Rhodes was very popular among the upper classes of cosmopolitan cities like Beirut in Lebanon and Alexandria in Egypt. Di Fausto designed a modern new market surrounded by cafÚs which replaced the old bazaar. Its design pleased the guests who came from Europe in search of a One Thousand and One Nights atmosphere.
Mario Lago was governor of Rhodes until 1934; during that period relations with the largely prevailing Greek community were relatively good, taking into account that the governor was the representative of a very authoritarian and nationalist regime. Children had to attend schools where they were taught Italian, but they could learn Greek at religious institutions. At the cafÚs pricelists were affixed both in Italian and Greek.
The Italian administration placed two columns at the entrance of Mandraki, which was the harbour of Ancient Rhodes, on the assumed site of the feet of the Colossus of Rhodes. This bronze statue was one of the Seven Wonders of the World: it portrayed Helios, the Greek God of the Sun; according to the traditional iconography the Colossus was spread-legged and ships passed beneath it (but today it is generally thought the statue stood on one side of the harbour). It held a torch and the head was surrounded by rays. If an inhabitant of Ancient Rhodes were to arrive at New York by sea, he would most likely think that Manhattan is a colony of Rhodes, because the Statue of Liberty has many points in common with the Colossus.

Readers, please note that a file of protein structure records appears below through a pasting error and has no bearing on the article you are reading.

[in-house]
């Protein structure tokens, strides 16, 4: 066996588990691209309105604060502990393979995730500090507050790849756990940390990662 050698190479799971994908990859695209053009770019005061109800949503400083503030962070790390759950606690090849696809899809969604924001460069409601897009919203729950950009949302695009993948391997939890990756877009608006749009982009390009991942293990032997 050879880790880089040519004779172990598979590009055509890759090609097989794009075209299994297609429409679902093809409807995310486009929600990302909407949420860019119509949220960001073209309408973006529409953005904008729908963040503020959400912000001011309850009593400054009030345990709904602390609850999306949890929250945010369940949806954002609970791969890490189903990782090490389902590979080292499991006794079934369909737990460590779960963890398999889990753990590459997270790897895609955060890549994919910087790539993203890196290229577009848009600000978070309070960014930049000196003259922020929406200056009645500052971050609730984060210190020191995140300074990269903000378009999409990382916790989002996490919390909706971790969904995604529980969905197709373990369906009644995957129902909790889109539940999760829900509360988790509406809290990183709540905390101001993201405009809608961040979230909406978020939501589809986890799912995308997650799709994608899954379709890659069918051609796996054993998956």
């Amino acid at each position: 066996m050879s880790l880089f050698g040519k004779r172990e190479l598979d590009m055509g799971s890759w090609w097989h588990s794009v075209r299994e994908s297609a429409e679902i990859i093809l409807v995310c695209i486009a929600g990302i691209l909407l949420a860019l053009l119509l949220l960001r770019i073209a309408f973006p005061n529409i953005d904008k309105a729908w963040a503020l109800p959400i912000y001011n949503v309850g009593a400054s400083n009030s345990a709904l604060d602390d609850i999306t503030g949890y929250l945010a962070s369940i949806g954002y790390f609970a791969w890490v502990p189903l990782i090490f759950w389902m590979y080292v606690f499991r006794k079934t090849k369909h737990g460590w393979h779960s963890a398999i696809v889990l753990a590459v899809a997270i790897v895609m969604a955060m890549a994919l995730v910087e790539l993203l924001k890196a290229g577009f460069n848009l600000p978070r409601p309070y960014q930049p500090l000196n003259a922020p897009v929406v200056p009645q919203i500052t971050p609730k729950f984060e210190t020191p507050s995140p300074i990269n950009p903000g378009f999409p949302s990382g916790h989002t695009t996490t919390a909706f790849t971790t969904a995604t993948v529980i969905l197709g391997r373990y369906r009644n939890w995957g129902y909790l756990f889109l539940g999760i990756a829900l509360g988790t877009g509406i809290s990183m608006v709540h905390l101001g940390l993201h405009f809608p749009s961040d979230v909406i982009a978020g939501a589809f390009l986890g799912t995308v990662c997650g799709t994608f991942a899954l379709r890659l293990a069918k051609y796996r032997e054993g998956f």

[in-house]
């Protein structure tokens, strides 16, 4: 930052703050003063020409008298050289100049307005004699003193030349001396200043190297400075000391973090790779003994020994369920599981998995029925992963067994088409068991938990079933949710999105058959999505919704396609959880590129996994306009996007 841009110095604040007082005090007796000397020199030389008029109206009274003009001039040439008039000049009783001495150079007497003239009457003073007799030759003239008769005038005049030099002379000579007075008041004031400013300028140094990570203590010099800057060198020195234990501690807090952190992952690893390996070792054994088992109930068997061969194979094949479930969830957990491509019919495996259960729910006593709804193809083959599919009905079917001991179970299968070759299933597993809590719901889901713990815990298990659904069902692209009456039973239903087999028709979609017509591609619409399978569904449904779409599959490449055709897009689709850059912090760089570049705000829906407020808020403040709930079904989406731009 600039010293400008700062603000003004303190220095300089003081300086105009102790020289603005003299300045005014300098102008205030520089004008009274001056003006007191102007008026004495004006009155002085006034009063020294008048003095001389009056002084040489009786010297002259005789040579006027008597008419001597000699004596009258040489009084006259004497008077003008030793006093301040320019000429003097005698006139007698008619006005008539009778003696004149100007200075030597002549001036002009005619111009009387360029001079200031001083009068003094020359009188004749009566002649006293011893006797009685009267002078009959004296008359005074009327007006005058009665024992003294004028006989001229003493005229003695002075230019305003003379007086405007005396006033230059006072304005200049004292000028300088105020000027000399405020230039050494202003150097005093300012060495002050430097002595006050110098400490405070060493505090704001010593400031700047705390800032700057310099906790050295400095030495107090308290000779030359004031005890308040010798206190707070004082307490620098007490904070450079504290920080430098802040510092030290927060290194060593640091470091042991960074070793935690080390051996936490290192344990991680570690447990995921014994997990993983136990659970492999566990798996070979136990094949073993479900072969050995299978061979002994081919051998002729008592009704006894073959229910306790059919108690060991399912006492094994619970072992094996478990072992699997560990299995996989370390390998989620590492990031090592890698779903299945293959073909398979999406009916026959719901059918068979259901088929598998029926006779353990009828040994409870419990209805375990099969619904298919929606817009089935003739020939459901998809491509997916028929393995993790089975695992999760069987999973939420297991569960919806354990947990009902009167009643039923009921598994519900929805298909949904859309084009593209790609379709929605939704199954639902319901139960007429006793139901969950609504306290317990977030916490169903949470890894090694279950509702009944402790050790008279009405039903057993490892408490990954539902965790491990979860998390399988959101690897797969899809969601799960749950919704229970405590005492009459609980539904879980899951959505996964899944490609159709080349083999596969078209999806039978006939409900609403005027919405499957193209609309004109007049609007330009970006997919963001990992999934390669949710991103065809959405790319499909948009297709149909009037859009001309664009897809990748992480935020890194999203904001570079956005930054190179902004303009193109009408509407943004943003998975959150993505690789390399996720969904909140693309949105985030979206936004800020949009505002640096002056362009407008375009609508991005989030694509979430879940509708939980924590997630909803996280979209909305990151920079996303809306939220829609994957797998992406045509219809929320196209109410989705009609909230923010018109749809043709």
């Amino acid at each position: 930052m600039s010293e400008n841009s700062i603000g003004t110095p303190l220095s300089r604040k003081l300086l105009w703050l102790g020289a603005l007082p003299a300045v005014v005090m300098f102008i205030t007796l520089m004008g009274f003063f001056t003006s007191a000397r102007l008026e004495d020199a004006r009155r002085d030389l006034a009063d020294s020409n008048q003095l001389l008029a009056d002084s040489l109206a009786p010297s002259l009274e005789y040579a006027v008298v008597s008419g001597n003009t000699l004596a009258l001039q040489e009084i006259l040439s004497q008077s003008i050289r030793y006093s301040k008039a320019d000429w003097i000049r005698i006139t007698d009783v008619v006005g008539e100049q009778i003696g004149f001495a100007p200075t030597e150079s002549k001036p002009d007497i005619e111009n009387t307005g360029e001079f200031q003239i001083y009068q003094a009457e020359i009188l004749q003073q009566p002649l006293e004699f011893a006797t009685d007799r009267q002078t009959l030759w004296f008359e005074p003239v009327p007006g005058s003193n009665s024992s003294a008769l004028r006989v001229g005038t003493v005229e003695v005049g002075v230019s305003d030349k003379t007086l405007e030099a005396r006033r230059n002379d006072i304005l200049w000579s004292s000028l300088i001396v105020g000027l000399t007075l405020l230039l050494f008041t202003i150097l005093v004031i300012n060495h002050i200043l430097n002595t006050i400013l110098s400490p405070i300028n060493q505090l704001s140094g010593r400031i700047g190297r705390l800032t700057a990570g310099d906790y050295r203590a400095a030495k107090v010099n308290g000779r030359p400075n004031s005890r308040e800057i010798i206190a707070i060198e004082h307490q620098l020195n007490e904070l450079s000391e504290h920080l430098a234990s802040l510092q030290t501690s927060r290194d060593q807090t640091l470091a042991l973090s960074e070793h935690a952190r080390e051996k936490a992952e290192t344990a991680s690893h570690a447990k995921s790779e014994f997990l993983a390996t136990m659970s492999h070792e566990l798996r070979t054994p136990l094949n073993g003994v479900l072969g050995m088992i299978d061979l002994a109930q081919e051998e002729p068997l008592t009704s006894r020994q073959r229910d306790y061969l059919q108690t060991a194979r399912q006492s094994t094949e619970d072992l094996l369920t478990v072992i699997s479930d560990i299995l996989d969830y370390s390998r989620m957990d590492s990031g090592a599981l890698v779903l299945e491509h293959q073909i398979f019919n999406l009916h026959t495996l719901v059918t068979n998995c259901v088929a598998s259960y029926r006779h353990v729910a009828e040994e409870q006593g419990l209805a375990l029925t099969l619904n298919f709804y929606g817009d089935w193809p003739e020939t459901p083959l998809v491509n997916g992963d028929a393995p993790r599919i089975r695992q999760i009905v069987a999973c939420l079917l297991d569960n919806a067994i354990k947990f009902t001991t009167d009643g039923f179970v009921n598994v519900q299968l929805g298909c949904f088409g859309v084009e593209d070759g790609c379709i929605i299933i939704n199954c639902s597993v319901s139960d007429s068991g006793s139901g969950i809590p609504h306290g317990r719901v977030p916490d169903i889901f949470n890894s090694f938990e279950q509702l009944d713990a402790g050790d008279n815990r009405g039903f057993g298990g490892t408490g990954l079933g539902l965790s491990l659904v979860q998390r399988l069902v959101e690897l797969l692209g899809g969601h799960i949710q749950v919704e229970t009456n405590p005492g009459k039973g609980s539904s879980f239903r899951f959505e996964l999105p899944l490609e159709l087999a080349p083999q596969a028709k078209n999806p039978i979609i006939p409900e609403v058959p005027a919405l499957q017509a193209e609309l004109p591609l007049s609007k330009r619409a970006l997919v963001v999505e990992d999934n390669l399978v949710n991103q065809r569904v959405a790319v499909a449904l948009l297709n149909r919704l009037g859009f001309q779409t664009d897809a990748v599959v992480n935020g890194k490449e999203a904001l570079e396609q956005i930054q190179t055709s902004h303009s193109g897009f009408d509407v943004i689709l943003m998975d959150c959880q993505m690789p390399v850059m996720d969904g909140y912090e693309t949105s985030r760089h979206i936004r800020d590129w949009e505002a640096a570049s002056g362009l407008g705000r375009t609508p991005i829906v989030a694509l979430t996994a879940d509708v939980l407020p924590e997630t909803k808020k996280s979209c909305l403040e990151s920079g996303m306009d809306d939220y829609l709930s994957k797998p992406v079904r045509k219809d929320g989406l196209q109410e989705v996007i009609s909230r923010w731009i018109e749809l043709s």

In December 1936 Mario Lago was replaced by Cesare De Vecchi, a very early leader of the Fascist party. He found the cosmopolitan atmosphere of Rhodes too far from the nationalist one prevailing in Italy. De Vecchi abolished the tribunals which following the Ottoman tradition ruled over matters related to the various religious communities; Greek newspapers were closed; Italian was imposed as the only authorized language. The new governor was not pleased with the appearance of many modern buildings and he ordered Albergo delle Rose stripped of the ornate decorations designed by Di Fausto.
On the site of the Palace of the Grand Masters he built a gigantic mansion, meant to be used by the King or by il Duce (the title given to Mussolini) during their visits to the island (they never went there). He placed his own coat of arms next to that of the Grand Masters and set his residence in the new palace.
The other islands of the Dodecanese also retain modern buildings designed by Italian architects.
The image used as background for this page shows a stucco in the modern town
Rhodes: the Gates
Rhodes: the Fortifications
Rhodes: the Town of the Knights
Rhodes: Byzantine, Ottoman and Jewish memories
Kos: the fortress
Kos: the ancient town
St Peter's Castle (Bodrum)
Fortress of the Orthodox church
Clickable Map of the Ionian and Aegean Seas with links to other locations covered in this website (opens in a separate window)